Fragment of Palampore
This stunning 18th century Palampore fragment shows most likely the bottom right panel of the Tree of Life with water, fish, turtles, birds, floral designs, and geometric patterning.
Palampore, the most renowned Indian export textiles from the eighteenth and nineteenth centuries are painted and dyed cottons. Falling under the broader classification of chintz, the production of these textiles showed how Indian craftsman were able to interpret the needs of a more diverse clientele. This extremely laborious technique would often take months to complete, yet allowed for subtle shading, saturated hues, and precise delineations that have become their hallmarks.
Made using the Kalamkari technique with hand painted details, an artist would create designs on the fabric with a pen containing mordant and then dip the textile in dye. Mordant is a substance that is used to set dyes on fabrics by forming a coordination complex with the dye, which then attaches to the fabric. Unlike in the batik technique where the color is applied where the wax is not present, with mordant, the dye would remain only in the area where it had been applied. This process was repeated for each color in the design and more precise details were then painted by hand after the dying process was complete.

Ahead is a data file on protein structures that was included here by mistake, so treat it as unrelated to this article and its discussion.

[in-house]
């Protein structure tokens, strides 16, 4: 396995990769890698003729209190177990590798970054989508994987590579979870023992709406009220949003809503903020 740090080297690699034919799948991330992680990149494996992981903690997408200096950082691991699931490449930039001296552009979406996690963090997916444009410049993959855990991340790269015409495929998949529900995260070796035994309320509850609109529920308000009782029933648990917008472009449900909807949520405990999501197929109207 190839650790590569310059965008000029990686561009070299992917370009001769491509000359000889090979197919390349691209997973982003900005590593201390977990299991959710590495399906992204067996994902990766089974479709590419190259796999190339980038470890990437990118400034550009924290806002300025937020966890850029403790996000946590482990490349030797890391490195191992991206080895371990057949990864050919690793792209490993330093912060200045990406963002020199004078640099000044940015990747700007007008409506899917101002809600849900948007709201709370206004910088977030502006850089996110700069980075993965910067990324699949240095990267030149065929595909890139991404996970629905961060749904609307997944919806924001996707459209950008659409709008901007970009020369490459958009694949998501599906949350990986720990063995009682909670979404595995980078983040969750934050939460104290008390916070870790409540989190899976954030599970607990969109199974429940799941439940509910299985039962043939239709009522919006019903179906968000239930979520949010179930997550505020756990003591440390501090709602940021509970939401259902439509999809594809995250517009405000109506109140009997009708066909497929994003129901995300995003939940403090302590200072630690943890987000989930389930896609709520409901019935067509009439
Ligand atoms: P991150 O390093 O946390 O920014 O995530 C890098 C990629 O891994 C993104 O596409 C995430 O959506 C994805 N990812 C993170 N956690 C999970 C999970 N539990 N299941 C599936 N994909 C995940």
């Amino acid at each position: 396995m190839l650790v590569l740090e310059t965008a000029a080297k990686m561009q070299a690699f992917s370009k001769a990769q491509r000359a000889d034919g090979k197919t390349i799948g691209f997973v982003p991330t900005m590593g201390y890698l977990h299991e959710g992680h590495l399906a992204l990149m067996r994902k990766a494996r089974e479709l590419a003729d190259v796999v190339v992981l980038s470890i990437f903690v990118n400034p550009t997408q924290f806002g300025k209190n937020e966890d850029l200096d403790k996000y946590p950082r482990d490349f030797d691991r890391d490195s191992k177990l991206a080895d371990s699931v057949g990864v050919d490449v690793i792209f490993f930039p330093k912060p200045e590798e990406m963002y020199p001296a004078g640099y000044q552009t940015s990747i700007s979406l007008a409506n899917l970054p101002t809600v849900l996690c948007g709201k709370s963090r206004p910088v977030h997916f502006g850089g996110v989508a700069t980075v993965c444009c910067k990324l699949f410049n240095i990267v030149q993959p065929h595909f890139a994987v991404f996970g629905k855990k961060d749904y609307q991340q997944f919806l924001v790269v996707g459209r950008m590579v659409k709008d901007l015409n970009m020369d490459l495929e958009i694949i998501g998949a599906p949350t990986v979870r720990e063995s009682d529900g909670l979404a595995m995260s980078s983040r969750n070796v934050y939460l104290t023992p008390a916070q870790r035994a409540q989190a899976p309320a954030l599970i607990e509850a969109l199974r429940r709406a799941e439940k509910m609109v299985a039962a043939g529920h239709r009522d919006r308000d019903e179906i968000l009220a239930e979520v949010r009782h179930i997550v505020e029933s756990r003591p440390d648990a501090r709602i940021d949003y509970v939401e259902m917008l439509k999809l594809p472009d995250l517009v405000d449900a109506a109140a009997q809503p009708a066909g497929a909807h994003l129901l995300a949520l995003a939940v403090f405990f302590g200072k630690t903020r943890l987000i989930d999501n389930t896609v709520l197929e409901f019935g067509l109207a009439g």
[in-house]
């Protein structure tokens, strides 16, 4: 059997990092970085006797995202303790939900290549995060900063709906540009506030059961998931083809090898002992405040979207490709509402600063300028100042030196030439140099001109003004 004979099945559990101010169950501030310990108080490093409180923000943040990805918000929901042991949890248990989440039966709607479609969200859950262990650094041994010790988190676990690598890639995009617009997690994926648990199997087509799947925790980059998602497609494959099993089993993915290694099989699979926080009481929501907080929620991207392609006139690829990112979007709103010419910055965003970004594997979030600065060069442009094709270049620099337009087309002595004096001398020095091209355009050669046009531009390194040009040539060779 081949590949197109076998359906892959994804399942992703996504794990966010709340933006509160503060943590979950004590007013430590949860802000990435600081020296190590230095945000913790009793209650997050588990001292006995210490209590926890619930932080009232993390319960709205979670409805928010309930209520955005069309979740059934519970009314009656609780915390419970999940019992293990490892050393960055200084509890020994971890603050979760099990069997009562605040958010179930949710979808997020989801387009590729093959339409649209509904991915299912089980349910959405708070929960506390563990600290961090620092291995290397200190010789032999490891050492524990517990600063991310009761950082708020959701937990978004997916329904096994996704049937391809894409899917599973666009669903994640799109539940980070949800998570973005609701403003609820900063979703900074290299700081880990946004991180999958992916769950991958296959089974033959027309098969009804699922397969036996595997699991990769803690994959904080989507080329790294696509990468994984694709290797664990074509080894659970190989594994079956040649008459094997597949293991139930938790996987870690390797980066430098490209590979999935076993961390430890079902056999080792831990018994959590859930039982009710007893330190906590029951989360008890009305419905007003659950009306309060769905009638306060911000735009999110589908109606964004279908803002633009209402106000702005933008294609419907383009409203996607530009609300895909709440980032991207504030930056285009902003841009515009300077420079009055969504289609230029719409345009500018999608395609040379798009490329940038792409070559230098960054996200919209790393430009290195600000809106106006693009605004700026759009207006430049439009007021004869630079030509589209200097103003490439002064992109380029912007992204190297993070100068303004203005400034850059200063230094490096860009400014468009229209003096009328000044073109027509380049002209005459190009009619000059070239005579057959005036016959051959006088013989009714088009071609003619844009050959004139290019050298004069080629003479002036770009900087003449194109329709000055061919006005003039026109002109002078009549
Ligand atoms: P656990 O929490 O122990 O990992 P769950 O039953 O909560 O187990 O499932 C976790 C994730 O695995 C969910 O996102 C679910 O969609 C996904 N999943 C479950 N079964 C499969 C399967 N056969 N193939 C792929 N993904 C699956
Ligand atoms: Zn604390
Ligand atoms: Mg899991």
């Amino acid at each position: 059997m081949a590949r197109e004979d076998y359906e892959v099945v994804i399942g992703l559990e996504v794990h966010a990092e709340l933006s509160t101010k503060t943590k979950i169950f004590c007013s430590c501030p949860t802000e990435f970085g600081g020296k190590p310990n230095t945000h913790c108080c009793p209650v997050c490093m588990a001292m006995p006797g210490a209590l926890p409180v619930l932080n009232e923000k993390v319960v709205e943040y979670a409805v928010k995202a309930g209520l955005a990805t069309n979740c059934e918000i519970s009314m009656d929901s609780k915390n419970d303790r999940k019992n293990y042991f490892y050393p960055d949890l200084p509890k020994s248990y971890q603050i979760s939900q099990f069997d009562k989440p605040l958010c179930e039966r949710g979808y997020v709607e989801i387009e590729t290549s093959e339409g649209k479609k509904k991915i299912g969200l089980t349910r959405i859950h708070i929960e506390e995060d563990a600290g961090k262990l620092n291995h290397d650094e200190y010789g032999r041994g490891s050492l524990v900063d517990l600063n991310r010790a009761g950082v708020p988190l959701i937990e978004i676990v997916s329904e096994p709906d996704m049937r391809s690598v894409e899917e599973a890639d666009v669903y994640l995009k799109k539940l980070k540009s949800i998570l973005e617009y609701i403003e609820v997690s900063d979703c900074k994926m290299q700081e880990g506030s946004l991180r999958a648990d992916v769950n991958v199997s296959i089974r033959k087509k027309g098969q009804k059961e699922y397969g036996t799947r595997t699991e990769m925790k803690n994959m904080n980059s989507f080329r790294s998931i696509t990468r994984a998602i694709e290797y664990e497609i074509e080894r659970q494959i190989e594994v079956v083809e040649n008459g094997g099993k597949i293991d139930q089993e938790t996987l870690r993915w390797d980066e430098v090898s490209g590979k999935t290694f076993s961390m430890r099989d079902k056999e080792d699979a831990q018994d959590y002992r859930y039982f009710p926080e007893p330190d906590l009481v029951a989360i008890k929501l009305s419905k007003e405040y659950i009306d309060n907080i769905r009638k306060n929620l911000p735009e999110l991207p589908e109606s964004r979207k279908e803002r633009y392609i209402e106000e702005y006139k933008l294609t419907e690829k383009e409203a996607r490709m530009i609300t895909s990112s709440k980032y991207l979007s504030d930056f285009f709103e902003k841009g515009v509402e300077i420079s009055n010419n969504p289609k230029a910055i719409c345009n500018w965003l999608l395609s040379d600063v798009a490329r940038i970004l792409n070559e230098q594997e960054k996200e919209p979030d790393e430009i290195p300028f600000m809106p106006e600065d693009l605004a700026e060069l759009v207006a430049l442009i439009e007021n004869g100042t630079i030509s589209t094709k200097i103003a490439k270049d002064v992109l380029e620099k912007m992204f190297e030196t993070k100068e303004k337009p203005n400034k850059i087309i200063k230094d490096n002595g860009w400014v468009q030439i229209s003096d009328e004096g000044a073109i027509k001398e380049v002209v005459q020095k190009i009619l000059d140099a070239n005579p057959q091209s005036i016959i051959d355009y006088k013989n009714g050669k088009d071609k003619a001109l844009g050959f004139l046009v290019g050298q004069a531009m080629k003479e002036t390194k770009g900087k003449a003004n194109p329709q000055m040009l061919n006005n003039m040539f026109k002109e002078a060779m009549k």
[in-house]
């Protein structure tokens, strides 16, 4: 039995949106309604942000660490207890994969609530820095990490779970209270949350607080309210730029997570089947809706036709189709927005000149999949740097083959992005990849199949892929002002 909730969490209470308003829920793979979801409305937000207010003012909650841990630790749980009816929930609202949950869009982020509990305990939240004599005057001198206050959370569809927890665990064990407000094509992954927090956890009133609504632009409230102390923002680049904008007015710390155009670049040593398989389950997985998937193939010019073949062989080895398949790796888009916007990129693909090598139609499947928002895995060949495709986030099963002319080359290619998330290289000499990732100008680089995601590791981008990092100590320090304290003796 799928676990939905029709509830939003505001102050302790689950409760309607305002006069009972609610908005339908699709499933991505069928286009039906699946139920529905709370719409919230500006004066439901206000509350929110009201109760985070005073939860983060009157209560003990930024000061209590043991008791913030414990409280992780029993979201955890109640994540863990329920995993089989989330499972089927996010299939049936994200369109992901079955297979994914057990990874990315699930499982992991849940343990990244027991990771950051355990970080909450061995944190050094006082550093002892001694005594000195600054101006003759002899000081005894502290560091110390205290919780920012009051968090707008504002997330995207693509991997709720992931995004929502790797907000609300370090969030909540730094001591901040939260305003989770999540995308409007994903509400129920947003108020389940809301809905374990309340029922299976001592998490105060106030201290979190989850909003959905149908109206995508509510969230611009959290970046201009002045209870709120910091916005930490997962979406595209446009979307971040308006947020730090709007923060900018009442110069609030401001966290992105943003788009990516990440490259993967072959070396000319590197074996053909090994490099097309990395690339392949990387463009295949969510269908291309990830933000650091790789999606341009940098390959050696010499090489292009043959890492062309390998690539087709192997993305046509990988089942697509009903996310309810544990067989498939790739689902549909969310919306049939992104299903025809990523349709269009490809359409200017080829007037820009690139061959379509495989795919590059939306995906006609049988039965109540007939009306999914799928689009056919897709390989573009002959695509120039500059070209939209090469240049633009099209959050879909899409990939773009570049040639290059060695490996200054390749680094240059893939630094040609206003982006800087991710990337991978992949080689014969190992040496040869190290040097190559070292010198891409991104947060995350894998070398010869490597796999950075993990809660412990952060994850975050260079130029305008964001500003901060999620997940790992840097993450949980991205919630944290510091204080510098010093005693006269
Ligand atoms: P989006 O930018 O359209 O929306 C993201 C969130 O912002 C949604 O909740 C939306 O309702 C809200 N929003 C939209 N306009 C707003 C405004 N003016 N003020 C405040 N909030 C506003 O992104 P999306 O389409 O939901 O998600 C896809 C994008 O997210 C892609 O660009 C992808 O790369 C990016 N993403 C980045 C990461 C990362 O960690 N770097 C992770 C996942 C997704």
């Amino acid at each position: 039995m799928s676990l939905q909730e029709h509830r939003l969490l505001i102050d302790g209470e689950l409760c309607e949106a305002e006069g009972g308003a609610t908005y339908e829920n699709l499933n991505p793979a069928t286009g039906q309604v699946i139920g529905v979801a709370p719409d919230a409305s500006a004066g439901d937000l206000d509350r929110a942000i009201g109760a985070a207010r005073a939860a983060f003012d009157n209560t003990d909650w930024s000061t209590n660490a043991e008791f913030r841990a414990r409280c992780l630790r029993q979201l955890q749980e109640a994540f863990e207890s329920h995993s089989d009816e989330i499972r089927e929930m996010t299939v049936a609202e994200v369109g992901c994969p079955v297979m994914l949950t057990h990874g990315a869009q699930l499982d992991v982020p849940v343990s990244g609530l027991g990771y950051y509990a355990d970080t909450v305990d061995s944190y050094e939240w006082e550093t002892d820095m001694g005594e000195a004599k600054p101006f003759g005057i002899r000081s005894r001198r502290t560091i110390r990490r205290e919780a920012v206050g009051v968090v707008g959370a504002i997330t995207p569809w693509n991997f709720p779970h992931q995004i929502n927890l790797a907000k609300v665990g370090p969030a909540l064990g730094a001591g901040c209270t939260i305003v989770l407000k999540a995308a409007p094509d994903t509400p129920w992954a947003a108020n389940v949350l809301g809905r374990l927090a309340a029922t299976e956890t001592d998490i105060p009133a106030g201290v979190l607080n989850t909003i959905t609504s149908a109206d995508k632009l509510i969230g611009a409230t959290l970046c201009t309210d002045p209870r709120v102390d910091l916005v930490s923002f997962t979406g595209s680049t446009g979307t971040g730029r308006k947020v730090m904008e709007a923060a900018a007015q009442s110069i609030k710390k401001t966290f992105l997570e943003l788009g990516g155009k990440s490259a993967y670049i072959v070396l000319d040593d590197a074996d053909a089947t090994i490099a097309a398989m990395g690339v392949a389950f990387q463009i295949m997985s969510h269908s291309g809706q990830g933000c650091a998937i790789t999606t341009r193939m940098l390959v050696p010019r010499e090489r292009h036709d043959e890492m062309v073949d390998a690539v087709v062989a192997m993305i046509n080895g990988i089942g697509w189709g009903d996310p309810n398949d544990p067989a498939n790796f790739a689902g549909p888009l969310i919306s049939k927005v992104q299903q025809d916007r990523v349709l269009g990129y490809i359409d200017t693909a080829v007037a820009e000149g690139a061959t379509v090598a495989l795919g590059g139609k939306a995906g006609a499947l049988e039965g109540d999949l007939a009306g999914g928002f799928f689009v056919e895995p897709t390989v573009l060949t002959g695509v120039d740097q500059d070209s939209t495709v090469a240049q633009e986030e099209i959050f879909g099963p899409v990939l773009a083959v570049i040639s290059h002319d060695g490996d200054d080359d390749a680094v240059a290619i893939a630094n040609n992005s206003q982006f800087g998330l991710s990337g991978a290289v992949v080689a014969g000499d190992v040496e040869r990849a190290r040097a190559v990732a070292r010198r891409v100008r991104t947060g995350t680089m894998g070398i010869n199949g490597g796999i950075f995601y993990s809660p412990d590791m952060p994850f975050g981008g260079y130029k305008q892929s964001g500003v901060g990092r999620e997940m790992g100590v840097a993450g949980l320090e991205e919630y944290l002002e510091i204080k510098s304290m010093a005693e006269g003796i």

Their decoration, most commonly a central tree with fruits and birds, combined patterns from English embroideries, Chinese decorative objects, and Indian textiles. In Europe, they were used as bed covers and were also hung on the walls of bedrooms while in Southeast Asia, they were used during religious ceremonies.
Circa: 18th Century
Condition: Fragmentary condition
Dimensions: 22" x 16"
Inventory number: TX4699
This stunning fragment of an 18th century Palampore shows the bottom right corner of the Tree of Life with water, fish, turtles, birds, floral designs, and geometric patterning.